Of all the vagaries of Jane Austen’s Pride and Prejudice that I have read, most tend to remind me of a Choose Your Own Adventure story in that they pick a point in the original story from which to deviate. After that point the action and plot alter, but for the most part the characters continue to be the same characters we have come to love. Elizabeth is Elizabeth, Darcy is Darcy, and so on. This does not make them predictable, but they continue to behave in ways according to their established character within Austen society.
In All Hallow’s Eve by Wendi Sortis we deviate from the adventure of Pride and Prejudice is ways that not only alter events, but also alter characters. While we know their place in British society according to Austen, Sortis adds another level of status and responsibilities shifting outside of British society and introducing us to the Tribes where pagan rites are practiced. People are not as they seem, and the Bennet family is at the heart of things. While Elizabeth may be only a gentleman’s daughter in British society, in the Tribes she holds the rank of high priestess, which is far above that recognized by British society.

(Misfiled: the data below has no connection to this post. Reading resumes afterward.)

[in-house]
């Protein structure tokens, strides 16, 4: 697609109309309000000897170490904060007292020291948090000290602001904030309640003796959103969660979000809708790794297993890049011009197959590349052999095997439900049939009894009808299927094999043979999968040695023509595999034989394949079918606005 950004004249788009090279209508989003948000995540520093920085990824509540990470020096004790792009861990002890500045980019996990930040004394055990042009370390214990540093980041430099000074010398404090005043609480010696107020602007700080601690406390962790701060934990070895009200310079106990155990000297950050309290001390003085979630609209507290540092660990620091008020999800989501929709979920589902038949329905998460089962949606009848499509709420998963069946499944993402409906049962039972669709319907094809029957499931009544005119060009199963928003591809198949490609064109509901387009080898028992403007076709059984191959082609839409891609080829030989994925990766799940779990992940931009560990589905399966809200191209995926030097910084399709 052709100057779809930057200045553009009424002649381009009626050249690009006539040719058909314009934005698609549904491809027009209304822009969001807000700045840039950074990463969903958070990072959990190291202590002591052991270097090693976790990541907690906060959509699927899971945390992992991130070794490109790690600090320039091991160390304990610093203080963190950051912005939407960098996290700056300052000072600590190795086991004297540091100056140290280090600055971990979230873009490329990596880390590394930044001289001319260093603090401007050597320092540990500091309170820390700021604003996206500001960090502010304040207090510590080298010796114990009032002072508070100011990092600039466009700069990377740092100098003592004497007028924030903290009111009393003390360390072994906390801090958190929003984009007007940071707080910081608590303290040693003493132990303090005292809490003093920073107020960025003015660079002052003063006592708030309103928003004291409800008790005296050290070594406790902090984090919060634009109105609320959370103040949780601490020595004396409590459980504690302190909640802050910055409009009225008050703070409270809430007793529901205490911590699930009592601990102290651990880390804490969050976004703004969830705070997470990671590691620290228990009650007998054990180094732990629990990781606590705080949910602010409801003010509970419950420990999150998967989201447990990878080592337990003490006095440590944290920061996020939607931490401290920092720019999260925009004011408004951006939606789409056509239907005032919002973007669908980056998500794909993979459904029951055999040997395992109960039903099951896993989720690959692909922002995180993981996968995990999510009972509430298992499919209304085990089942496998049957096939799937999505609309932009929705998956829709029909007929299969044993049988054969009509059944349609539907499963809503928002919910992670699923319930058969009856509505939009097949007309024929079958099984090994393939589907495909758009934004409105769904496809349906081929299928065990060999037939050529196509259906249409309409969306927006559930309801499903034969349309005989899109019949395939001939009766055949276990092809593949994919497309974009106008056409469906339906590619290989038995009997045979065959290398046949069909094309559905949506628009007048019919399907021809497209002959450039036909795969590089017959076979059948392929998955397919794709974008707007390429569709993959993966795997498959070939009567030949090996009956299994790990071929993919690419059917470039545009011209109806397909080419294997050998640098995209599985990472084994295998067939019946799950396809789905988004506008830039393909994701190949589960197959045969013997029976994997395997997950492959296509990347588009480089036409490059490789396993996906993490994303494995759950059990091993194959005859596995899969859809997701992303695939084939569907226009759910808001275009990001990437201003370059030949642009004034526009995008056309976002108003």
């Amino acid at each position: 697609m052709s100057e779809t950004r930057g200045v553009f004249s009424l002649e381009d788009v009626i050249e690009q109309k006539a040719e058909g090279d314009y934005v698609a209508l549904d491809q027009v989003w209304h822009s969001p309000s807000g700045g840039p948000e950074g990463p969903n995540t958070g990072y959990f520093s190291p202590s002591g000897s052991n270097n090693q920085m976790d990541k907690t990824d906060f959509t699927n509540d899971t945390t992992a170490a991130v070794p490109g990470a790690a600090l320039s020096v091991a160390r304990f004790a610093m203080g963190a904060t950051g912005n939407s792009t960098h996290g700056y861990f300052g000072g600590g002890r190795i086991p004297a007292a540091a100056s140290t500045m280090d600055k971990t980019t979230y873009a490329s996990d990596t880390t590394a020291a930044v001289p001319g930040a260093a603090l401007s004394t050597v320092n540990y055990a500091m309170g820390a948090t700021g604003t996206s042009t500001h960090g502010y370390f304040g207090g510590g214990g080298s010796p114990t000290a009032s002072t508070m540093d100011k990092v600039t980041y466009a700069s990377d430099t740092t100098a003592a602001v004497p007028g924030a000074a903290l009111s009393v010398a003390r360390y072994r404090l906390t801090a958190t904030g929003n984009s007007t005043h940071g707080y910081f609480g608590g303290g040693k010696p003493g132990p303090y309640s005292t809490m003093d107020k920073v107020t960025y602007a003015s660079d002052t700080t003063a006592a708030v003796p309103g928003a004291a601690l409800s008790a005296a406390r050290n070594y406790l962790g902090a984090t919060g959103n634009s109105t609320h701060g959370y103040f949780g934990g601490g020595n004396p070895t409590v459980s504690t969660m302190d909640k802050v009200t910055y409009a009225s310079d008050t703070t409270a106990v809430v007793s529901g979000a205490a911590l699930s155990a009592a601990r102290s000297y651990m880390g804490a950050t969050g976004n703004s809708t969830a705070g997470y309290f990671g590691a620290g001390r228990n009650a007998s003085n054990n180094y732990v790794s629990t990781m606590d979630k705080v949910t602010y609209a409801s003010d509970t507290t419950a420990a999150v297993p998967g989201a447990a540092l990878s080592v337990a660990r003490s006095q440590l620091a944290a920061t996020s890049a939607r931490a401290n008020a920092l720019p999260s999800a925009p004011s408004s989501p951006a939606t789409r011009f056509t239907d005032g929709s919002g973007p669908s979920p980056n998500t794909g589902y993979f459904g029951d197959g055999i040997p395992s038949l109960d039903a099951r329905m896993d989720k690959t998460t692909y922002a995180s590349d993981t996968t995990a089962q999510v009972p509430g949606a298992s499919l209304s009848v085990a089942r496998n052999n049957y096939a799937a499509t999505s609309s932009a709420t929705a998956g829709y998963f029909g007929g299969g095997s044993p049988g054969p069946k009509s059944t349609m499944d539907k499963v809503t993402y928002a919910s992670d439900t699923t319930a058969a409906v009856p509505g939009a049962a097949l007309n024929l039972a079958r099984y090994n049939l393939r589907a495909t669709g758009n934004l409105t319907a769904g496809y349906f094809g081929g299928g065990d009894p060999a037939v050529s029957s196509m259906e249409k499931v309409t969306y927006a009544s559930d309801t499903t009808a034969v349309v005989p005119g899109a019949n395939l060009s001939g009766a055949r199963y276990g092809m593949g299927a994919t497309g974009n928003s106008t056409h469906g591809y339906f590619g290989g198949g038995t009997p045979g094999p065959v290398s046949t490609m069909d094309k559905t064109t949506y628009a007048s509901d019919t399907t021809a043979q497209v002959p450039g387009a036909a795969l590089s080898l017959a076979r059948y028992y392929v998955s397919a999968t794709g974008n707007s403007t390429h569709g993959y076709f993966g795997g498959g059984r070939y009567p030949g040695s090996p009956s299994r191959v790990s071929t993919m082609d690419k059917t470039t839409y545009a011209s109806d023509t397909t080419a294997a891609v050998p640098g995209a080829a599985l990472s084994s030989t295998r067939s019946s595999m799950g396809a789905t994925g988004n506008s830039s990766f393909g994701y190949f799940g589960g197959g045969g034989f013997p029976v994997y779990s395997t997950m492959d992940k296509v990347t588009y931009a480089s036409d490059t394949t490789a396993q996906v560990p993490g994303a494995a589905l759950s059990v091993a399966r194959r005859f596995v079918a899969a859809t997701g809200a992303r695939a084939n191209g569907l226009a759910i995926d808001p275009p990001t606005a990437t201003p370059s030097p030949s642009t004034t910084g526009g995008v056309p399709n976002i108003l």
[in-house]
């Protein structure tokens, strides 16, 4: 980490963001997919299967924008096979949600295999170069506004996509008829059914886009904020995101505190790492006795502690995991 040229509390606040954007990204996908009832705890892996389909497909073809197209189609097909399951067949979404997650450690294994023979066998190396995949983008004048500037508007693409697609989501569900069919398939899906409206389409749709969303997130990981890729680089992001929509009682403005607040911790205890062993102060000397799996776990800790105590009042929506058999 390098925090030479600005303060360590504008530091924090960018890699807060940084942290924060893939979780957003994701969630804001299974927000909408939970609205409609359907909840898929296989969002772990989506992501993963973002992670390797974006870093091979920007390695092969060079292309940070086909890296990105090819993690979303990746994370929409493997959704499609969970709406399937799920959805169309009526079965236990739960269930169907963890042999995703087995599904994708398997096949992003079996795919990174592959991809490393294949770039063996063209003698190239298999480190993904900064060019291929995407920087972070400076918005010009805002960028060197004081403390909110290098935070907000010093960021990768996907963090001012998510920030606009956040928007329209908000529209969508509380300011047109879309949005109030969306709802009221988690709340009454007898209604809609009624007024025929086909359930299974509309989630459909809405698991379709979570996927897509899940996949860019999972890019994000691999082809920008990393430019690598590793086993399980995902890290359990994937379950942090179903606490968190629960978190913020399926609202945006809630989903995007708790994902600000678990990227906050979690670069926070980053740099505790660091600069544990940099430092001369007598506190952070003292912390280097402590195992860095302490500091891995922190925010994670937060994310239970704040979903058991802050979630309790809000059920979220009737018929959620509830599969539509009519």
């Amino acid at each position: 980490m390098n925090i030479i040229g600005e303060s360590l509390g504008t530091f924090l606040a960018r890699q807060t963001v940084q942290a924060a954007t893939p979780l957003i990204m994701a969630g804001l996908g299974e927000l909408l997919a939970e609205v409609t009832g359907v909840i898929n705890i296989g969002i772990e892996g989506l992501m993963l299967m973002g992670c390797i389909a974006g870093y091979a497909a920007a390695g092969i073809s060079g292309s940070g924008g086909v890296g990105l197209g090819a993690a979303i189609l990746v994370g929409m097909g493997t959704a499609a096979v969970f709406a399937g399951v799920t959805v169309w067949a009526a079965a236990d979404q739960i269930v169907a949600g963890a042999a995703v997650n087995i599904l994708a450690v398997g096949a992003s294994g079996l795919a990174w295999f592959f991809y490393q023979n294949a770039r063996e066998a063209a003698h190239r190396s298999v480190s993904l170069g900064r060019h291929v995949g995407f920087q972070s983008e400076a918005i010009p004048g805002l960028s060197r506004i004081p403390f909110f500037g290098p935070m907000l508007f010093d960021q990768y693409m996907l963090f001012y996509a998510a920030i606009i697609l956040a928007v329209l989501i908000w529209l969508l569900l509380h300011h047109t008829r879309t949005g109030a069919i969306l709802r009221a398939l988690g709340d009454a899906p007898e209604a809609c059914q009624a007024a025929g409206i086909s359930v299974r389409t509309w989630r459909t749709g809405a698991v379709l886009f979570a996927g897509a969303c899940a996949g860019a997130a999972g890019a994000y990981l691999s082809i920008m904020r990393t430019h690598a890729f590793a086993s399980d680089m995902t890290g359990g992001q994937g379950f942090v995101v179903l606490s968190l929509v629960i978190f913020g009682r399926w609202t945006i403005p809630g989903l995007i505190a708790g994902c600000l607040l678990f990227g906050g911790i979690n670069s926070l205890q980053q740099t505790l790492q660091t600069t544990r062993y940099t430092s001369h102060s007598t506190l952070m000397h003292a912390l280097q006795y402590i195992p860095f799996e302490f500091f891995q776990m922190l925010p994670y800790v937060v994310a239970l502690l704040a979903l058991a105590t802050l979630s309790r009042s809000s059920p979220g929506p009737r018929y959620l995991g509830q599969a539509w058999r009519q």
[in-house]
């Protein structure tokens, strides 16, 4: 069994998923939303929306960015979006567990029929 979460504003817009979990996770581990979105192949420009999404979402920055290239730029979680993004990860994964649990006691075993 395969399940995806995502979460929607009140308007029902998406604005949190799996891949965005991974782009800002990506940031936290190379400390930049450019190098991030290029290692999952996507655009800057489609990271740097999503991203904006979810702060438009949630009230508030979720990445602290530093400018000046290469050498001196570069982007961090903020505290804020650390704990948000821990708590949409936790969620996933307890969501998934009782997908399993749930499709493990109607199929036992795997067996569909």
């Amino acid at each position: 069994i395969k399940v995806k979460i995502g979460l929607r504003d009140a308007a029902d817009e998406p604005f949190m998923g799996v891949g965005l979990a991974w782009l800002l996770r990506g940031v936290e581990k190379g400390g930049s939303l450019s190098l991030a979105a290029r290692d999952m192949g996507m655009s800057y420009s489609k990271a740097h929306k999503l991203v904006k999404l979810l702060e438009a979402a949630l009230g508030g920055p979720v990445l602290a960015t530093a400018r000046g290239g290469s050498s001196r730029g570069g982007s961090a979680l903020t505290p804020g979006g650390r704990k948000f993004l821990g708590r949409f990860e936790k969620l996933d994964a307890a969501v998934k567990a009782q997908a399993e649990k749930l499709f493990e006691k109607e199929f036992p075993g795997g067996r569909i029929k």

The story begins as the title indicates on All Hallow’s Eve, which if you are familiar with the timeline of Pride and Prejudice is after the Ball at Meryton. Remember that is when Darcy first appears in the novel and when the first impression of him is formed in Elizabeth’s mind because of his nearly unforgivable comment that “She is tolerable; but not handsome enough to tempt [him].” But during the All Hallow’s Eve rites Elizabeth learns that she and Darcy are soul mates. As fate would have it Darcy also learns of this, and that now he must help protect Elizabeth from a great evil. From there the story changes completely from the Pride and Prejudice many of us know and becomes something entirely different making it a fun October read.